“Facebook and ex-wives do not make good friends,” says Mira Kapoor’s (Parineeti Chopra) friend in Netflix’s latest release, The Girl On The Train. If you feel like you have already heard this somewhere, you’re right. Rachel’s (Emily Blunt) roommate had the same dialogue in the 2016 Hollywood film which was based on Paula Hawkin’s best-selling novel. But the Parineeti Chopra-starrer is nothing like the 2016 blockbuster that won several accolades.
Parineeti Chopra-starrer The Girl On The Train, despite having retained some of the dialogues from the 2016 Hollywood film starring Emily Blunt, has made several changes in the script. Director Ribhu Dasgupta, who has also written the film, had said in a recent interview that they have given their own colour to suit the Indian audience. But do these changes work? Not quite.
The film begins on an adrenaline-pumping note with Aditi Rao Hydari running through the woods, being chased by someone wearing a black hood. Seconds later we see Parineeti Chopra, as Mira Kapoor, standing in a train station with a huge scar on her forehead (that stays with her for most of the runtime but magically disappears in the last few minutes of the film).
The title of the film flashes and guess what? A wedding song follows as we are taken to 2017, where we meet Mira when she was in a happy phase of her life. The transition and the wedding song feels abrupt, but this isn’t the only time that happens. Continue watching and you will see a crucial revelation sequence unfold with the song Matlabi Yaariyan playing in the background. Why? We wonder. But that isn’t the only question we have.
Coming to the plot, Mira falls in love with a man and they get married. He proposes to her in the most clichéd way, by hiding a ring inside a card. Soon they find out that they are expecting a child and all Mira wants to do is ‘give up work and spend all her time with her baby’. But then, tragedy strikes and Mira loses everything. It’s 2019 and she has turned into an alcoholic. She takes the same train to work every day and observes a woman from a distance. She doesn’t know her name but takes great interest in her life until she sees something she shouldn’t have and becomes a prime suspect in a brutal murder.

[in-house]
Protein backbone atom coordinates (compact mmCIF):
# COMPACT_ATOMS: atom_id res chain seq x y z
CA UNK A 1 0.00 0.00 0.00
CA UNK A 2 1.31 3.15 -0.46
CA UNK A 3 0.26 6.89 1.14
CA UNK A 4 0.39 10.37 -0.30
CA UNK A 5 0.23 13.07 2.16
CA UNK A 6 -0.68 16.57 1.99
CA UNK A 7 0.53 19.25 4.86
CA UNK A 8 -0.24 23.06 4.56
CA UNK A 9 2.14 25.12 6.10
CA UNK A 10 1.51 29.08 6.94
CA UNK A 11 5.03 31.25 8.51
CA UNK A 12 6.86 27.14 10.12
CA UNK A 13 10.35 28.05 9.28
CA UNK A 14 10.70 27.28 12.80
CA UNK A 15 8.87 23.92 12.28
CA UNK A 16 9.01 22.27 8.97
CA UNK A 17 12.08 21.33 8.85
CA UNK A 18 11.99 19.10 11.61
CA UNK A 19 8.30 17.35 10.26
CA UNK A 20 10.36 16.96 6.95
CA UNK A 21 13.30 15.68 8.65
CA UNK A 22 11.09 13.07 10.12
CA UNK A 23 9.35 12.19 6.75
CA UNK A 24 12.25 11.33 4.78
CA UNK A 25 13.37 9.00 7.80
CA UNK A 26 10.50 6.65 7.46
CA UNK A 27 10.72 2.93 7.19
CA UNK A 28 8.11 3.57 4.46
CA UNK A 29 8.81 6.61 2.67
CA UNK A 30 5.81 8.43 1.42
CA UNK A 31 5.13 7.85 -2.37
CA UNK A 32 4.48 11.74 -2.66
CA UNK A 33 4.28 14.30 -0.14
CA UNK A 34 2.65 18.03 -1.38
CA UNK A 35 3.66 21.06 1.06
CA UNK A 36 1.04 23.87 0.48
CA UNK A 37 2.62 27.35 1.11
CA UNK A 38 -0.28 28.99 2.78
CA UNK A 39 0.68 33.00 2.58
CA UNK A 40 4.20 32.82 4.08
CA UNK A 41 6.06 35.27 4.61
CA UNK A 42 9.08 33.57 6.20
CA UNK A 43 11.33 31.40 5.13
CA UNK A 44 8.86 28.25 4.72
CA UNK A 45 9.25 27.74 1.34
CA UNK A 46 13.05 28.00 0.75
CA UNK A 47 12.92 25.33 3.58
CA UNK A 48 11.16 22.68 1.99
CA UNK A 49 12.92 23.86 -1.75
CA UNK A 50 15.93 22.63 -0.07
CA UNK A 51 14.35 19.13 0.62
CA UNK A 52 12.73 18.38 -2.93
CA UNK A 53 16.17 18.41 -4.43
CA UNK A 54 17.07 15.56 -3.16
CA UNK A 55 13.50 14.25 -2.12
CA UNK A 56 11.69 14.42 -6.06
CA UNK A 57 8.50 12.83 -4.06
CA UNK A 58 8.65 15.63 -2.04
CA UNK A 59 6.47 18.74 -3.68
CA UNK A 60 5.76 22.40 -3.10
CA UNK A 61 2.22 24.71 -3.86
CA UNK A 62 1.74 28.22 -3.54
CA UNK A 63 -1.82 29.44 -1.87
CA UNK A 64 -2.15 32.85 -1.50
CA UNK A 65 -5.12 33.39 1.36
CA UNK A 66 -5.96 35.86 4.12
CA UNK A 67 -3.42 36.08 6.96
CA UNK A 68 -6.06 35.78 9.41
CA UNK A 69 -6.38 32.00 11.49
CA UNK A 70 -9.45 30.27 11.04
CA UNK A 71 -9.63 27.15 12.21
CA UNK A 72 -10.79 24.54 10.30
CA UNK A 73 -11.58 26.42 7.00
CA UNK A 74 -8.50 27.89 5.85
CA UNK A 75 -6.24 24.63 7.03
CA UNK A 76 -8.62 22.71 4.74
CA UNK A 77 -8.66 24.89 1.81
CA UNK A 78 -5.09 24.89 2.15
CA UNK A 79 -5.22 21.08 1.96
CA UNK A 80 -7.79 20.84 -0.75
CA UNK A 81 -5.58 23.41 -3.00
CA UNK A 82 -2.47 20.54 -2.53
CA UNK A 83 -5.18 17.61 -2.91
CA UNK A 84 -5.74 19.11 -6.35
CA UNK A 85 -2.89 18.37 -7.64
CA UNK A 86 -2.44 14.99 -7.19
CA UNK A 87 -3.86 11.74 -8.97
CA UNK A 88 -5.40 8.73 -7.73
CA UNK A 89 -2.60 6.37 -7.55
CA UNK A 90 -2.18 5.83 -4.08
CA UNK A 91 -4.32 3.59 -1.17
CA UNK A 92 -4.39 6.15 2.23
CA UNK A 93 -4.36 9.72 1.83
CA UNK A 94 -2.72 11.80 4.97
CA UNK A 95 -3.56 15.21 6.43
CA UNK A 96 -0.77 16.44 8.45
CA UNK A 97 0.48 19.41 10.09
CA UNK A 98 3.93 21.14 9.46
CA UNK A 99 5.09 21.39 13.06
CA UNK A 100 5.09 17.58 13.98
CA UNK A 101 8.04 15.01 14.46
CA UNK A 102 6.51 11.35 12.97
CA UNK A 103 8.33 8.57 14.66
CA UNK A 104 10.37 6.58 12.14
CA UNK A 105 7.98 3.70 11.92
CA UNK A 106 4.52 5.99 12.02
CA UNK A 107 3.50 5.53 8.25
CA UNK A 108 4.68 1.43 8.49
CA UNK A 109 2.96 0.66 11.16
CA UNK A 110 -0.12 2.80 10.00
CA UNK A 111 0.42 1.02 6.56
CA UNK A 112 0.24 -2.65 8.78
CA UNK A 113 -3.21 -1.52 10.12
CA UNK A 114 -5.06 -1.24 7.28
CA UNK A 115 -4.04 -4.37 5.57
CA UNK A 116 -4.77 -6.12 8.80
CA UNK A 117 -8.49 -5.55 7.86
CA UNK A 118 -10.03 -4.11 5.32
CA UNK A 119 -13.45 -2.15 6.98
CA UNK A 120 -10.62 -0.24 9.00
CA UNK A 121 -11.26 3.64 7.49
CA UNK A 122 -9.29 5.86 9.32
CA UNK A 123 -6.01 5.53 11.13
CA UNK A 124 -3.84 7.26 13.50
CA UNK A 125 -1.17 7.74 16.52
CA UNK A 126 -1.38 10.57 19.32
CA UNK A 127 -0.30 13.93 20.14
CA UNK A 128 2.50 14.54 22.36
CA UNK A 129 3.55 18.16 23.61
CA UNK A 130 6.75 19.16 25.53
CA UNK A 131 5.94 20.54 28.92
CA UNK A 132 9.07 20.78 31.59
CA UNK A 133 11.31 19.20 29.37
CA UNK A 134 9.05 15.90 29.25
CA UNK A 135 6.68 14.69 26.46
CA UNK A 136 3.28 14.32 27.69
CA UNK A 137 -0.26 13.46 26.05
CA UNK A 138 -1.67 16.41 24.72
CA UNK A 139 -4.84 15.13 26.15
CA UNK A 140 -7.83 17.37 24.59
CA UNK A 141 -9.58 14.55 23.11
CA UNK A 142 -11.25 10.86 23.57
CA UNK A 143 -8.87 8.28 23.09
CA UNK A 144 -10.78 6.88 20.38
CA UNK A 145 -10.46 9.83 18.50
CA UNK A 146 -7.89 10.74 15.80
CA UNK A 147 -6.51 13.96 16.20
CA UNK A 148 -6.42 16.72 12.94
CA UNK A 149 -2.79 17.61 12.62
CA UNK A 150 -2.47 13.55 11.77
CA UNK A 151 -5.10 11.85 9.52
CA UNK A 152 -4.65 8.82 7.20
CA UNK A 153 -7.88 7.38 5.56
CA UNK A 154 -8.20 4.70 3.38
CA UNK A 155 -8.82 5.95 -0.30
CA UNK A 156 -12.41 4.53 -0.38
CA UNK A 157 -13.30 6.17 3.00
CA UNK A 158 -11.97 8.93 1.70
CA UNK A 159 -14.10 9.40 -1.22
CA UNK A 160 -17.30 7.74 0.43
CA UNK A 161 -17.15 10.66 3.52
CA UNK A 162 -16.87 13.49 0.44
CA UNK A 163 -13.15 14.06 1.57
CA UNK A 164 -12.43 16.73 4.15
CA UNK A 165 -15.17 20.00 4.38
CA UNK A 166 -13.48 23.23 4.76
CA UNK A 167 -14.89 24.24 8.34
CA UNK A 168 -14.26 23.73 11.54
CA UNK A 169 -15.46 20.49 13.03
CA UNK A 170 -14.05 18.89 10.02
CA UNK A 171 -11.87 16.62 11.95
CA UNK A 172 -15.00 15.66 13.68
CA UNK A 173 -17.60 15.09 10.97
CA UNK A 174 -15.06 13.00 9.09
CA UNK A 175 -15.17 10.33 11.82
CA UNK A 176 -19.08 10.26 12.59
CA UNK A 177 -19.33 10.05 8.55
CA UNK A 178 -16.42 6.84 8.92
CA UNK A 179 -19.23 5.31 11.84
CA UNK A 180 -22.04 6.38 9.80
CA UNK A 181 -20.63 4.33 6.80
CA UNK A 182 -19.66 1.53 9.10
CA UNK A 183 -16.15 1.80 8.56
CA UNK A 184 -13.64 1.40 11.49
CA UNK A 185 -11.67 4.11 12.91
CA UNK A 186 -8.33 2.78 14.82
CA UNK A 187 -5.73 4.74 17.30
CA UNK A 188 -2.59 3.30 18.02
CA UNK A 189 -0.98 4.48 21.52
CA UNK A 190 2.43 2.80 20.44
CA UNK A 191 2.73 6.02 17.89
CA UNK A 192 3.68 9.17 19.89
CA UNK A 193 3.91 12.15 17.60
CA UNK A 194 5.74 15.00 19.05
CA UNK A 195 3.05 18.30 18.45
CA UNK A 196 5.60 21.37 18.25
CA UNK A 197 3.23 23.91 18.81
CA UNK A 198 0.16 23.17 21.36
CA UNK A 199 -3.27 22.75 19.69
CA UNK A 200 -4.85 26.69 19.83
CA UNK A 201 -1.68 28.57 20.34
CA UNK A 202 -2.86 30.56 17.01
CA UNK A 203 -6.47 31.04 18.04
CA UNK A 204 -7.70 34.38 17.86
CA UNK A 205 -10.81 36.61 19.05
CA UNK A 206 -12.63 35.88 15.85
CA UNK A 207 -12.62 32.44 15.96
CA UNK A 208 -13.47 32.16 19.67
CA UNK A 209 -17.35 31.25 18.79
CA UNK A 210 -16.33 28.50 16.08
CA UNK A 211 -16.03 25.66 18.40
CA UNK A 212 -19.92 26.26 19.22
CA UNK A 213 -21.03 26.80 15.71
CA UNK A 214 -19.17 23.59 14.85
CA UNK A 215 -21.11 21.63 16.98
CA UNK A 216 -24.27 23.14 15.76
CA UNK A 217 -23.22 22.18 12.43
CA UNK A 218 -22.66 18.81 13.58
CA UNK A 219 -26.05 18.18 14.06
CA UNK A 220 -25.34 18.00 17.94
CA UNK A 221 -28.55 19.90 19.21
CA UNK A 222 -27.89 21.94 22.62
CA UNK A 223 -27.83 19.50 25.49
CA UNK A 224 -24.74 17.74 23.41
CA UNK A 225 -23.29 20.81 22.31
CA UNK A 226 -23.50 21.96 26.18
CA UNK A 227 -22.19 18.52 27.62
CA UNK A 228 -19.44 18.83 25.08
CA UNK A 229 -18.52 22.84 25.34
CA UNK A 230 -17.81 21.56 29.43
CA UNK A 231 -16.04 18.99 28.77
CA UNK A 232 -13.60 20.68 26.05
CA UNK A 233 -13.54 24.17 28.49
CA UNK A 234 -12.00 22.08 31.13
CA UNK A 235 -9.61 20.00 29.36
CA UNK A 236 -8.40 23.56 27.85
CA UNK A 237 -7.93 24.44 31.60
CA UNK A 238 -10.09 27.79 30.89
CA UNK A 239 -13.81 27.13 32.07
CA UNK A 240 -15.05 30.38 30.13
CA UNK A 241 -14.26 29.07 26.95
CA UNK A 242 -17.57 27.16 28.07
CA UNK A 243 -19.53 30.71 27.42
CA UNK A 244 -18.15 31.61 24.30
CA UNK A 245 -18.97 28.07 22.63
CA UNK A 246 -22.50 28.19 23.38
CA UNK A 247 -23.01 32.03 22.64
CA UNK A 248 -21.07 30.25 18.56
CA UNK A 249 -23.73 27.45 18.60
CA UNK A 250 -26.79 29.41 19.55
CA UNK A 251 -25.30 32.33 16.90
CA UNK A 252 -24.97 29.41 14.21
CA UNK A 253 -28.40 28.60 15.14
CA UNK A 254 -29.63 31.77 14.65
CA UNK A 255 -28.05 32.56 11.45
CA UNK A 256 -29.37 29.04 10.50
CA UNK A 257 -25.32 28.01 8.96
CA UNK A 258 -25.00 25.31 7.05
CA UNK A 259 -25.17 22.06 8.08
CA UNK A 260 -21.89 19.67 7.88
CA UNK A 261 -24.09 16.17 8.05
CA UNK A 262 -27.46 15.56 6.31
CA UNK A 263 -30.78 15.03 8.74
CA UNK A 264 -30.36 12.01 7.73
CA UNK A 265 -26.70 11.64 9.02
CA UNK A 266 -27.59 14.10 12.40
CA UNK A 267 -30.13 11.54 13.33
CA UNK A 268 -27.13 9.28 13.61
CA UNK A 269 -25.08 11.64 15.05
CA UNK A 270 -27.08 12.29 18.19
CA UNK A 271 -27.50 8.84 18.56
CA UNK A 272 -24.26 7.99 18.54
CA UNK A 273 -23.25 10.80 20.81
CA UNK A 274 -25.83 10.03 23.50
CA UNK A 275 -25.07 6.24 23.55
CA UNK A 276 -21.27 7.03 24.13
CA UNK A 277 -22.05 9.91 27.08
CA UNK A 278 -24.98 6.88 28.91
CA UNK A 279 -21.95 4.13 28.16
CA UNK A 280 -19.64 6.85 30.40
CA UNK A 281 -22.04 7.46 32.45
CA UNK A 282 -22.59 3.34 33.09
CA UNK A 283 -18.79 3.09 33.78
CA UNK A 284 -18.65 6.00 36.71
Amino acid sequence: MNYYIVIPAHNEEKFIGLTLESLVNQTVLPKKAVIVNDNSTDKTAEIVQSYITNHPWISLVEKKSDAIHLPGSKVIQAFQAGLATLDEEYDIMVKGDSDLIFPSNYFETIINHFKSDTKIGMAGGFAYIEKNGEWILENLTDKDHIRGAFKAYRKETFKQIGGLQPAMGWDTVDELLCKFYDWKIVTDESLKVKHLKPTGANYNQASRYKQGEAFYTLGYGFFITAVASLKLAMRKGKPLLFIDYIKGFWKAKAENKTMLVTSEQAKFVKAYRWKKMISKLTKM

The plot, like the original film and the novel, is interesting and keeps you invested. And there are major changes too so those who have watched the 2016 film can expect a moment of thrill. But that moment comes very late. And the effect isn’t as large as the build-up. In a 2-hour long film, we, as viewers, feel a bit of thrill only when 1 hour and 45 minutes have passed. No, we don’t expect the makers to keep us on the edge of our seats throughout but a little consistency would have been nice. Also, at times it felt like the film was trying too hard to steer the viewer in a certain direction. Things like ‘he or she could also be the killer’ aren’t meant to be spoken out loud but must be understood.
The secret to making a good, if not the best, whodunit mystery, is to allow the viewer to have their own theories as the film moves along. But The Girl On The Train leaves little room for that.
Also, roles of important characters have been chopped off mercilessly and various sub-plots have been excluded. The characters in Ribhu Dasgupta’s world don’t appear to be layered, but confused. They also lack a certain depth. The film’s central theme has also been changed. In the 2016 film, Rachel finds purpose in trying to find Megan’s killer. But here, Mira’s reasons are completely different.
The biggest let-down, perhaps are the dialogues. Not only do they appear to be a lazy cut-copy-paste (or translate) job at times, but also out of place. The background score doesn’t impress except for a few scenes and the songs, as mentioned earlier, appear to be forced at times.
Coming to performances, Parineeti Chopra has given her heart and soul to the film and it shows. She steps into Emily Blunt’s shoes, even imitates her in a scene or two, and gives an overall satisfactory performance. But, that is not enough for us to emotionally connect with her character. Her deeply (a bit OTT) kohled eyes convince us that she is a sad person. But certain scenes could have used a bit more gusto.
Kirti Kulhari plays the role of a detective and does a fine job. Except for a few times, where she appears to be a bit too sweet to grab someone by the neck and demand answers from them.
Aditi Rao Hydari hardly has much screen presence. But she stands her ground and makes her presence felt as Nusrat, whenever she is on the screen.
Avinash Tiwary is convincing and Tota Roy Chowdhury fits the bill as the therapist.
To conclude, for those who have watched the 2016 film, there are surprises in the last 15 minutes. For the ones who haven’t watched the Hollywood film, the surprises might be slightly more, but the impact is questionable. Watch it for Parineeti’s impressive performance and the whodunit element.
With an extra half for Pari, we are going with 2.5 out of 5 stars for The Girl On The Train.